Democrat Ted Strickland attended a fundraiser for his Ohio Senate campaign in Washington, D.C., Tuesday evening that was held by a top executive at the Center for American Progress, his former employer.
Arkadi Gerney, A senior vice president at the liberal think tank, hosted the reception, which guests paid a minimum $250 to attend but were elevated to the level of "host" for contributions of $2,700, according to the invitation. Gerney has already contributed the maximum $2,700 to Strickland’s primary bid, according to Federal Election Commission records.
Strickland, a former governor of Ohio, headed the Center for American Progress Action Fund for less than a year before launching his Senate campaign. He earned more than $250,000 for his work there between April 2014 and March of this year.
Strickland has netted an impressive amount of campaign cash from the D.C. area despite falling short of his advisers’ expectations. According to a Washington Free Beacon analysis, the Democratic candidate raised over $170,000 from donors in the Washington area in the first three-quarters of 2015, much of it coming from wealthy consultants, lobbyists, and attorneys.
Nine of Strickland’s D.C. contributors are among Hillary Clinton’s most elite bundlers, the so-called "Hillblazers," who have raised upwards of $100,000 for the Democratic presidential candidate. Several employees at the Center for American Progress, based in the nation’s capital, have also contributed to Strickland’s campaign.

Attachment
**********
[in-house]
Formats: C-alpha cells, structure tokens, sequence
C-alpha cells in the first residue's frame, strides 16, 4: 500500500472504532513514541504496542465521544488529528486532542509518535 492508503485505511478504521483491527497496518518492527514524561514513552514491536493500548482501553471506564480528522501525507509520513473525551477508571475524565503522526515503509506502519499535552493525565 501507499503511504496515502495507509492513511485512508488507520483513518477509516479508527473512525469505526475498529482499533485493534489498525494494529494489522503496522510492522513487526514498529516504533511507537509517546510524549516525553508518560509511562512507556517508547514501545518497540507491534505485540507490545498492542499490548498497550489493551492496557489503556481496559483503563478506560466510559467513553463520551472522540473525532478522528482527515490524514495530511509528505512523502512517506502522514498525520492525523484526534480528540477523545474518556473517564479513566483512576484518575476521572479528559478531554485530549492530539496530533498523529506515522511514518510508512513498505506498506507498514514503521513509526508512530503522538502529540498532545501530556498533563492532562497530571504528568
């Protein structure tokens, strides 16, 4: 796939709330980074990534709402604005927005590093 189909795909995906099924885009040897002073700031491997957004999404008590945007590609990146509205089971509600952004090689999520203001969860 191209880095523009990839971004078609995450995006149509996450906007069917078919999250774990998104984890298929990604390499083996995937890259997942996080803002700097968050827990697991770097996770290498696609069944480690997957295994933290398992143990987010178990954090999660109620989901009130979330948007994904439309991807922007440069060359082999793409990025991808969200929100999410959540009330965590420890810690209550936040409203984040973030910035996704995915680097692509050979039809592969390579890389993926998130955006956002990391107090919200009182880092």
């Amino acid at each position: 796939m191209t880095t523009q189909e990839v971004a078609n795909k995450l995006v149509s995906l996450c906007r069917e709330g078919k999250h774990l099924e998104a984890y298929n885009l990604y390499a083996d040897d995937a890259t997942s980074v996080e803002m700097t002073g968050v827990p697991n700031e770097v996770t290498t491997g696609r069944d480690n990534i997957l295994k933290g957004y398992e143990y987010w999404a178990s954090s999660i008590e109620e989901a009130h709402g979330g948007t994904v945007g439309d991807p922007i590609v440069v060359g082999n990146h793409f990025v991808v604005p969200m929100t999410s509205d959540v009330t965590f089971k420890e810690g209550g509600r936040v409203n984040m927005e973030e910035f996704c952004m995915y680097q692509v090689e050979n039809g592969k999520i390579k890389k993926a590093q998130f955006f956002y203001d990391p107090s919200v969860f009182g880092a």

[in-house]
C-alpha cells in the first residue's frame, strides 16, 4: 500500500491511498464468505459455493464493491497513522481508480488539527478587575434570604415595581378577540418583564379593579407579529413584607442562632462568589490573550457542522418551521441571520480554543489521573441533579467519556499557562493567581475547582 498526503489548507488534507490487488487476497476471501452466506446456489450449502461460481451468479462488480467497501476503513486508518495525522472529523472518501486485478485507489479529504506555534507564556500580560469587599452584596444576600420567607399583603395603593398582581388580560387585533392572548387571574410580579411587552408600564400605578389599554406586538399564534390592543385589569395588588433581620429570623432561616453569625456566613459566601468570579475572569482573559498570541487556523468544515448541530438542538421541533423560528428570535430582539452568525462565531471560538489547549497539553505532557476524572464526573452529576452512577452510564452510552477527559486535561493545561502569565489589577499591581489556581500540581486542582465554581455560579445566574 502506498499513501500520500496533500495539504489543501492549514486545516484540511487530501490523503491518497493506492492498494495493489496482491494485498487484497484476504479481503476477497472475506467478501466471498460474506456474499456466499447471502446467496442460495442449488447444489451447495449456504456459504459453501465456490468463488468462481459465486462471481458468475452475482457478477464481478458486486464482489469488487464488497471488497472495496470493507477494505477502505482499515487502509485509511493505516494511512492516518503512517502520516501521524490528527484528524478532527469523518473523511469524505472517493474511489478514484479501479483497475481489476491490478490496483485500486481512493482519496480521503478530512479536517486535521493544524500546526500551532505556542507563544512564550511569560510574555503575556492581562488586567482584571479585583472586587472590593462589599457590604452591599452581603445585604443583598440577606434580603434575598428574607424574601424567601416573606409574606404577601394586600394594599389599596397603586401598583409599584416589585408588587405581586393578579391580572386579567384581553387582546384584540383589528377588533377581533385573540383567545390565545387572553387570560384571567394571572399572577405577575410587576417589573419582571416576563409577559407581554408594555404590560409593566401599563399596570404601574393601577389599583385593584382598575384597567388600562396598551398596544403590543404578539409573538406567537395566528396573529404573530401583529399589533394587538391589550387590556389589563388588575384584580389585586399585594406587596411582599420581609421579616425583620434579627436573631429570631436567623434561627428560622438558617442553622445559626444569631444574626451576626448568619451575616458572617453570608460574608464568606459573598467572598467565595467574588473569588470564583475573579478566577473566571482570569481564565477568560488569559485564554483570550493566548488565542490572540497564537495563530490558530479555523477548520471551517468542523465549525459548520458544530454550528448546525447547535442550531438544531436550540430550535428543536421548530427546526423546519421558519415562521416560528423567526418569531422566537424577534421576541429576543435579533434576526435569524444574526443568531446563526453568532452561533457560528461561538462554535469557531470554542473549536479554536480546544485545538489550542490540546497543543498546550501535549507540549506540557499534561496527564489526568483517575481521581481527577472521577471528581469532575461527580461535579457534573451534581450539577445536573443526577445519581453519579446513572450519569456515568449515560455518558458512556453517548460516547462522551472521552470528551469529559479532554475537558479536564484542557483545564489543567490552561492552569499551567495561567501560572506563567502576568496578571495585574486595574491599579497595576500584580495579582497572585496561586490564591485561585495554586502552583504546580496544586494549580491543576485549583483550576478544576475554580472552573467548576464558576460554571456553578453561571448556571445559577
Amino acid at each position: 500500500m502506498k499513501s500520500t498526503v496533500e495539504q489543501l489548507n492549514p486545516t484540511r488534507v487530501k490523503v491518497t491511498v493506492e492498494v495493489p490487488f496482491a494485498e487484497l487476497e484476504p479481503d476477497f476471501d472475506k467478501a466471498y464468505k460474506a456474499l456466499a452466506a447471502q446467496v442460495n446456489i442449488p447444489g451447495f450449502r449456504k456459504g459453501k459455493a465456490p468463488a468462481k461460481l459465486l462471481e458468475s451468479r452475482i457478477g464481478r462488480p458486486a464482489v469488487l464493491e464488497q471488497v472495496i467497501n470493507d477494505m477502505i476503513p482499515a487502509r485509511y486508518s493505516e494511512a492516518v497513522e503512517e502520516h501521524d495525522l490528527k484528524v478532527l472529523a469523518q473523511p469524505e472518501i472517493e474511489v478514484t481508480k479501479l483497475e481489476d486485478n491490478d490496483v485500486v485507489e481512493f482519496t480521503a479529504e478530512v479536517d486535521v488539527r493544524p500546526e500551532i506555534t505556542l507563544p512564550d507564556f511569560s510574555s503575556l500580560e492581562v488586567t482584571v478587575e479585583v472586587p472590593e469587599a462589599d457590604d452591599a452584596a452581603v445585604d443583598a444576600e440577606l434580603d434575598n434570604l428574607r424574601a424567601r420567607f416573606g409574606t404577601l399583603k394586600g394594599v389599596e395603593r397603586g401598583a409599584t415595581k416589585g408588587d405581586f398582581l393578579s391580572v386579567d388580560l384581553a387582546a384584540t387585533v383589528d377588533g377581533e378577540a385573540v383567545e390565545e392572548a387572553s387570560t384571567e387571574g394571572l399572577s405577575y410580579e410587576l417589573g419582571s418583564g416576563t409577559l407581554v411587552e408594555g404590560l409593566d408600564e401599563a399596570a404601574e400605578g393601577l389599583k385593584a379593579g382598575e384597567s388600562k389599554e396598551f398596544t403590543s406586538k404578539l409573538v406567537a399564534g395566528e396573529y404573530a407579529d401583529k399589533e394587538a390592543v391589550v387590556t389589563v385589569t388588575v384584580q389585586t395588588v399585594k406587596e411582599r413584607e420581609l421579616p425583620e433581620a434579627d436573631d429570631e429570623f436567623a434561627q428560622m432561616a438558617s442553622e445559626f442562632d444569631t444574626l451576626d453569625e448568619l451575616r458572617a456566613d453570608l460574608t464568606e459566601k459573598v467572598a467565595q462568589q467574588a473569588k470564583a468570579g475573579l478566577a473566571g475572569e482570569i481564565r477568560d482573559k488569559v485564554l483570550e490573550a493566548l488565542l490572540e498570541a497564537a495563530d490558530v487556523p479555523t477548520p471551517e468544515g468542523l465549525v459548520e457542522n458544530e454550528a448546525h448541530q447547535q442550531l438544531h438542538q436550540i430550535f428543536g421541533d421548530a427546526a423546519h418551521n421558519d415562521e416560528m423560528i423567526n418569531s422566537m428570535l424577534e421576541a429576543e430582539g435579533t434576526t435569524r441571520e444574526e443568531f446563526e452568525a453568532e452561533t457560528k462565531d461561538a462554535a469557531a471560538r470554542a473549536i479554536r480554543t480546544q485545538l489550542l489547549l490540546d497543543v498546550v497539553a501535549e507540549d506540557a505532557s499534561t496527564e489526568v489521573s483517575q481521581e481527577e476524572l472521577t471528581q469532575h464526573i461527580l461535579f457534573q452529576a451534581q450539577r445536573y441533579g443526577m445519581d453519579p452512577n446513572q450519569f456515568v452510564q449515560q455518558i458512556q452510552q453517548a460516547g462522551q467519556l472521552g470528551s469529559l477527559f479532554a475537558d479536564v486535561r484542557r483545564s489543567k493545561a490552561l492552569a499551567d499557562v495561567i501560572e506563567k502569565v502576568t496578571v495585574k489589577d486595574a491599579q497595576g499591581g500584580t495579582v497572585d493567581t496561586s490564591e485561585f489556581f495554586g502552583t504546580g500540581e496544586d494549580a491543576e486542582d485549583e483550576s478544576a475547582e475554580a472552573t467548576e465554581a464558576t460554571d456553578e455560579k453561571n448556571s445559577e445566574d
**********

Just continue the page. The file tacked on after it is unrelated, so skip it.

The event invitation advertises Strickland’s prominent supporters, including President Bill Clinton, the Democratic Senatorial Campaign Committee, and the Ohio Democratic Party.
The fundraiser was held by Gerney and his spouse, Nancy Meakem, at an undisclosed location. The pair lives in a six-bedroom, $1.4 million home in Washington, D.C., according to the website BlockShopper.
Strickland has previously advertised his extensive fundraising trips. He told a crowd at a Democratic Party event in Cincinnati last month that an upcoming tour would include stops in five major cities, including Washington.
"I’ve got to leave soon after I speak. … I’m going to Miami tomorrow … and then I’m going to be in Fort Lauderdale, and then I’m flying to New York, and then I’m having a fundraiser in New York, and then I’m going to spend two days in New York, and then I’m going to Boston, and then I’m going back to New York," Strickland said. "Then, I’m going to Washington, D.C."
Published under: 2016 Election